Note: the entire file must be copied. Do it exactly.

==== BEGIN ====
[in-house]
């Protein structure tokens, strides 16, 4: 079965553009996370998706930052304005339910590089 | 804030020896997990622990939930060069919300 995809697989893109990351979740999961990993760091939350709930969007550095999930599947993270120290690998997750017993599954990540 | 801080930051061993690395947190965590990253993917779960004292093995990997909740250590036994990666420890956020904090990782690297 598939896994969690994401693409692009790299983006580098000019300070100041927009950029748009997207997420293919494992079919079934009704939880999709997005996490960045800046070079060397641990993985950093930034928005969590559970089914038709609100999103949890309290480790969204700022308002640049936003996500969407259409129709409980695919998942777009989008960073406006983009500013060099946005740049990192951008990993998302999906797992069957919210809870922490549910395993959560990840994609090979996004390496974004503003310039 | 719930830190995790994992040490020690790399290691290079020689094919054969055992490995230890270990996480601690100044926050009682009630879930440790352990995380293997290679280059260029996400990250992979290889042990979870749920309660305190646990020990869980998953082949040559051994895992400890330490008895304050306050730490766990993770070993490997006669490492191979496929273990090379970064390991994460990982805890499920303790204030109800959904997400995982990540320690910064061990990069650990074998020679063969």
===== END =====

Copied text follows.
[in-house]
């Protein structure tokens, strides 16, 4: 079965553009996370998706930052304005339910590089 | 804030020896997990622990939930060069919300 995809697989893109990351979740999961990993760091939350709930969007550095999930599947993270120290690998997750017993599954990540 | 801080930051061993690395947190965590990253993917779960004292093995990997909740250590036994990666420890956020904090990782690297 598939896994969690994401693409692009790299983006580098000019300070100041927009950029748009997207997420293919494992079919079934009704939880999709997005996490960045800046070079060397641990993985950093930034928005969590559970089914038709609100999103949890309290480790969204700022308002640049936003996500969407259409129709409980695919998942777009989008960073406006983009500013060099946005740049990192951008990993998302999906797992069957919210809870922490549910395993959560990840994609090979996004390496974004503003310039 | 719930830190995790994992040490020690790399290691290079020689094919054969055992490995230890270990996480601690100044926050009682009630879930440790352990995380293997290679280059260029996400990250992979290889042990979870749920309660305190646990020990869980998953082949040559051994895992400890330490008895304050306050730490766990993770070993490997006669490492191979496929273990090379970064390991994460990982805890499920303790204030109800959904997400995982990540320690910064061990990069650990074998020679063969």